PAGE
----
More than 6,300 sign petition against hospital bed closures in East Devon
- Credit: Archant
Chairman of Sidmouth Victoria Hospital Comforts Fund hands petition to health bosses on penultimate day of consultation
More than 6,300 people have lodged their opposition to plans that would see the number of community hospital beds in East Devon slashed by 54 per cent.
Graham Vincent, chairman of Sidmouth Victoria Hospital Comforts Fund, this week thanked the town for a mass uprising of support in the fight to save its ‘vital’ publicly-funded inpatient unit, writes Eleanor Pipe.
He presented a petition signed by 6,360 people to health bosses at a meeting yesterday (Thursday) – the penultimate day of a 13-week consultation into proposed cuts.
A campaign launched in the Herald gained overwhelming support - with many residents bravely sharing their own experiences to highlight the importance of retaining inpatient beds. Hundreds of people attended public meetings and protests.
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The NEW Devon Clinical Commissioning Group’s (CCG) governing body is now set to take the next steps towards making a final decision on the plans.
It says a move towards a more home-based model of care will be better for patients and help to plug a predicted £384million deficit by 2020/21, but health bosses have issued assurances that nothing will be implemented until a stringent series of checks are satisfied.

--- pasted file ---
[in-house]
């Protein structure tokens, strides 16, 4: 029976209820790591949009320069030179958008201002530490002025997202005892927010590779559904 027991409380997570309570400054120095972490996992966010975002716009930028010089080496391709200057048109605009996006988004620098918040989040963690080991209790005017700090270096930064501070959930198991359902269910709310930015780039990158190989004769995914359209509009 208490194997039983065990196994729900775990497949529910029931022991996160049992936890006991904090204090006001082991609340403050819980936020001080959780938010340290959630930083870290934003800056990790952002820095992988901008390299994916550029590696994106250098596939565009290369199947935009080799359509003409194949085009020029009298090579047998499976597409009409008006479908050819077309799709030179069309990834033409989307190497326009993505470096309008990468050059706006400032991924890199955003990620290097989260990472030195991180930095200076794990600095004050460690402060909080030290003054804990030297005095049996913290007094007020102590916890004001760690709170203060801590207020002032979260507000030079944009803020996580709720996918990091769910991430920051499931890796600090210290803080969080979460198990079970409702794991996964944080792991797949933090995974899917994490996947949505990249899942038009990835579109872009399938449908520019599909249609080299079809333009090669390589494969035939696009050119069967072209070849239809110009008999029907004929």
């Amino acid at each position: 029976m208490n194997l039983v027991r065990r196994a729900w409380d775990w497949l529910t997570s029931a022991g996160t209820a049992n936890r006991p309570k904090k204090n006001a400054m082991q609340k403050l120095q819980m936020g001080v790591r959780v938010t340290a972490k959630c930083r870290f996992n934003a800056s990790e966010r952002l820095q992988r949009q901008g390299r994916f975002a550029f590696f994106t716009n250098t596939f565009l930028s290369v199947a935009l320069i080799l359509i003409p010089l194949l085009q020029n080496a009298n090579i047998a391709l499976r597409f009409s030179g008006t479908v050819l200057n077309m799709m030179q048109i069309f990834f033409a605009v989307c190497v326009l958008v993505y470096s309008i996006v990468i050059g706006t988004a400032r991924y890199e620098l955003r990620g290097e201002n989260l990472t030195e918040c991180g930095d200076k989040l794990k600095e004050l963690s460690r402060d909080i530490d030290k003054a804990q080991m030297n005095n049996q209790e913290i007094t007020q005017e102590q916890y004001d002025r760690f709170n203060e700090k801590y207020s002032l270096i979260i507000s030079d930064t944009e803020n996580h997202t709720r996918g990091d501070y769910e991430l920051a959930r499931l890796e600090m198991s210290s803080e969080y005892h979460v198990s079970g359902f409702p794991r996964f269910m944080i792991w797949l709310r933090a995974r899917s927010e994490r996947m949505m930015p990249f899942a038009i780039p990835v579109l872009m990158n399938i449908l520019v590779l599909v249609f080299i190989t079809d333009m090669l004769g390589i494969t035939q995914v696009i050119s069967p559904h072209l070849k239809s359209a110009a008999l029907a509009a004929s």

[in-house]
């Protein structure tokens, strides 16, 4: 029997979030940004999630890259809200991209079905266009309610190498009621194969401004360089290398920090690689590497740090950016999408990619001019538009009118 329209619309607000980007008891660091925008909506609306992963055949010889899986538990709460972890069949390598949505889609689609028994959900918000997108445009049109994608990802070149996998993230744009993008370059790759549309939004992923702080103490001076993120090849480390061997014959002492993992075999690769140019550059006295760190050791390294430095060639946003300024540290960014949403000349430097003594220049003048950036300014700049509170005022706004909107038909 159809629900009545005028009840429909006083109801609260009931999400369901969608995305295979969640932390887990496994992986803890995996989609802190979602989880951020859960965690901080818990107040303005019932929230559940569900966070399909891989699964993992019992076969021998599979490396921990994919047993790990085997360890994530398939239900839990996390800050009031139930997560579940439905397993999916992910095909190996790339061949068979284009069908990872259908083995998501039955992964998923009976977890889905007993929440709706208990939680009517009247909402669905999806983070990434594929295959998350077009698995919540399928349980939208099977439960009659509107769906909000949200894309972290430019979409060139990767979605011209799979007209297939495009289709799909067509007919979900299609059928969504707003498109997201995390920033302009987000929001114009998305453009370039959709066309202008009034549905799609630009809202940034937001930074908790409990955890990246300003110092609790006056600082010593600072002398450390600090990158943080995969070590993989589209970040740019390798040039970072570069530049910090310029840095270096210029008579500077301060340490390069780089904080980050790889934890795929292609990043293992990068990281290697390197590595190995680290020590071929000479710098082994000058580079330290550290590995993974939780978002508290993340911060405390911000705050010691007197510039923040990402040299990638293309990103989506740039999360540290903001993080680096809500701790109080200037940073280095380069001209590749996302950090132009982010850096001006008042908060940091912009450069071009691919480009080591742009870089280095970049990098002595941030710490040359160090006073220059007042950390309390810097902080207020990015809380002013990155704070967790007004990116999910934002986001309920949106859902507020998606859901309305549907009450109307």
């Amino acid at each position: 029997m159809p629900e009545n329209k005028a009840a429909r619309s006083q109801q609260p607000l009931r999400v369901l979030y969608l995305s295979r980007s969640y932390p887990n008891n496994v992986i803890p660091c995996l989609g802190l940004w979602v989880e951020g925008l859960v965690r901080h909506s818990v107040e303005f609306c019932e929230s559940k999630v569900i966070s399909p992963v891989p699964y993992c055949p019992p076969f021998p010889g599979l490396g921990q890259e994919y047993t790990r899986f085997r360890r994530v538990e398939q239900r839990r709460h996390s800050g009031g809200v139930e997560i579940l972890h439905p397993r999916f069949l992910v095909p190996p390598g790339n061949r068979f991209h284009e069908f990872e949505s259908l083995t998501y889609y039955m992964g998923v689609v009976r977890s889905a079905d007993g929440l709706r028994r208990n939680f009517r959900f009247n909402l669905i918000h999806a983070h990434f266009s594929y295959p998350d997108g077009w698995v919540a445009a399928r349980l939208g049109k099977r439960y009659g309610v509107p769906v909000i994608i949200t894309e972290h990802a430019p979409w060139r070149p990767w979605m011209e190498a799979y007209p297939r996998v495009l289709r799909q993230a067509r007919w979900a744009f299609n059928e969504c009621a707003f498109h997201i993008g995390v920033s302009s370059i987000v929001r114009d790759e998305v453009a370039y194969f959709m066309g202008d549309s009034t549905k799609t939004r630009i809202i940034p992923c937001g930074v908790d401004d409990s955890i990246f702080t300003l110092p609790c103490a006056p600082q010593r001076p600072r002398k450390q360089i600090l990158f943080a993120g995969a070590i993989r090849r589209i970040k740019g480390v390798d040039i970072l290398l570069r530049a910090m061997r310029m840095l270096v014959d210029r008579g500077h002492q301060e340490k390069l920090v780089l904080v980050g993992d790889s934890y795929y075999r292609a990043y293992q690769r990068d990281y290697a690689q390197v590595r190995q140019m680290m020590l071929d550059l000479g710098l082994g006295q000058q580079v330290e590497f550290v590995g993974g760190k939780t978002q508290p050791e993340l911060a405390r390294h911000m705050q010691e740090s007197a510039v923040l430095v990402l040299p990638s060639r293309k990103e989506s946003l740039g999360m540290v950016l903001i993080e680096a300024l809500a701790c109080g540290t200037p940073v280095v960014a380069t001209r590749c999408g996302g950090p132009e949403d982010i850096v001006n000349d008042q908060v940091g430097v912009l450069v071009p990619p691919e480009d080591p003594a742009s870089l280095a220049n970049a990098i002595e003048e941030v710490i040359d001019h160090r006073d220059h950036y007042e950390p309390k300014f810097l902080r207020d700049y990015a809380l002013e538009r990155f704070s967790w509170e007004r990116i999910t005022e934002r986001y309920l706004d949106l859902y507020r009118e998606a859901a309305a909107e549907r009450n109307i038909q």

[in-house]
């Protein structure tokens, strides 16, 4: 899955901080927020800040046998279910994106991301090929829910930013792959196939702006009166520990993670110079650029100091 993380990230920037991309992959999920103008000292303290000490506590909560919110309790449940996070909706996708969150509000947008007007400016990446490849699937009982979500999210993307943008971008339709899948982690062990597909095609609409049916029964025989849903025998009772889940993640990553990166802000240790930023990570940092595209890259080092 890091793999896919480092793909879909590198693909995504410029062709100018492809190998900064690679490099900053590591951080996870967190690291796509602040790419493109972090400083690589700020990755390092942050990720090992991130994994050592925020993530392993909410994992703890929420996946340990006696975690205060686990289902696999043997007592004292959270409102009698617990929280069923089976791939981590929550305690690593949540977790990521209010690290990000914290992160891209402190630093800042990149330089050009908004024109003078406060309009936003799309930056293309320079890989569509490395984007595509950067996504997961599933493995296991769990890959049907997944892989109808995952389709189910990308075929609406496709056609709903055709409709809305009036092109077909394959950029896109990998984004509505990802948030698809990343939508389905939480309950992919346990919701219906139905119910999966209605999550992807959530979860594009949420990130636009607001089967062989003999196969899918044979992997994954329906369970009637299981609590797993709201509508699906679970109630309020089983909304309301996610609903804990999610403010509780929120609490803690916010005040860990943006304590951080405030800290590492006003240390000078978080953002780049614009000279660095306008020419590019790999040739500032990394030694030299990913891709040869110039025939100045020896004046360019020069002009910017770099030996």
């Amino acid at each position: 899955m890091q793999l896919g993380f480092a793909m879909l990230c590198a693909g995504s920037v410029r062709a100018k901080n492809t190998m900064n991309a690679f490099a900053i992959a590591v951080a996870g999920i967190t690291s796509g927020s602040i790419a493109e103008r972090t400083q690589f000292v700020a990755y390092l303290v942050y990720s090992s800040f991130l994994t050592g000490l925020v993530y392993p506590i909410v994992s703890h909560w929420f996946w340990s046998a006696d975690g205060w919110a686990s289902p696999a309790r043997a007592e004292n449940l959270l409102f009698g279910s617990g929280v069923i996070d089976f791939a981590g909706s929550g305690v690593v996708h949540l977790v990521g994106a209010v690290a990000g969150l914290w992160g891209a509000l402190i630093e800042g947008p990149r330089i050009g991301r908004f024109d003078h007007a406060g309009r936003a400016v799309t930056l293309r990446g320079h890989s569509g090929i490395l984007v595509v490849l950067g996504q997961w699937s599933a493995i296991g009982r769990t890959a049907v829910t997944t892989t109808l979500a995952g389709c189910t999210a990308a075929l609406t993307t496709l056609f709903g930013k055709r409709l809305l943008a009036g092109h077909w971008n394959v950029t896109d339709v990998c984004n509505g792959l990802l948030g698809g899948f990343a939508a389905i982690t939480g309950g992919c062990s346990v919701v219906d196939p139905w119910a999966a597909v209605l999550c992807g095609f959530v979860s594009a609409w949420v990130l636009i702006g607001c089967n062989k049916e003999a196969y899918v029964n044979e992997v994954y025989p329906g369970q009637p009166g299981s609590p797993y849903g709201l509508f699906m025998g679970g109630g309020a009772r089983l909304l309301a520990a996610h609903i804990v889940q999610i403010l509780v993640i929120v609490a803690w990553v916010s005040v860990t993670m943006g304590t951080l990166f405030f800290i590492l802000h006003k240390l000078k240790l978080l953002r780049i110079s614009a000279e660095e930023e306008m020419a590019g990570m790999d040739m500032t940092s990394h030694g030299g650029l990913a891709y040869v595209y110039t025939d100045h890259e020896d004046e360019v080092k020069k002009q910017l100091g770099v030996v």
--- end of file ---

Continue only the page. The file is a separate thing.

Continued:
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The latest report from the CCG reveals that more than 1,750 people have participated in the formal consultation process. The first day of public meetings, at Knowle, Sidmouth, was attended by 157 residents. The CCG’s preferred option would see 32 inpatient beds retained in Tiverton, 24 in Seaton and 16 in Exmouth.
Mr Vincent said: “I would like to thank the whole community for its massive support in signing our petition to keep the inpatient beds at Sidmouth Victoria Hospital open and the many letters sent to the CCG and to myself suggesting why our beds should remain.
“Our hospital is unique; it was not funded by the NHS or PFI (private finance initiative), but the very generous local community.”
The CCG’s report states that the decision-making process will take into account the views of the consultation and build on the original evaluation criteria for deciding options.
But campaigners have raised concerns about whether the strength of public feeling will be taken into account and criticised the consultation that sets out four options – all of which would see the loss of community hospital beds.
District councillor Cathy Gardner said: “I’ve been concerned for quite a while that whilst the CCG continually stress they are consulting, we have no real idea of how public feedback will influence the outcome. It is easy to doubt that it will.
“I think it is remiss of us to accept that consultation is happening so everything will be OK. We must challenge this and ask for the results and how the responses have been taken into account. Evidence is key.”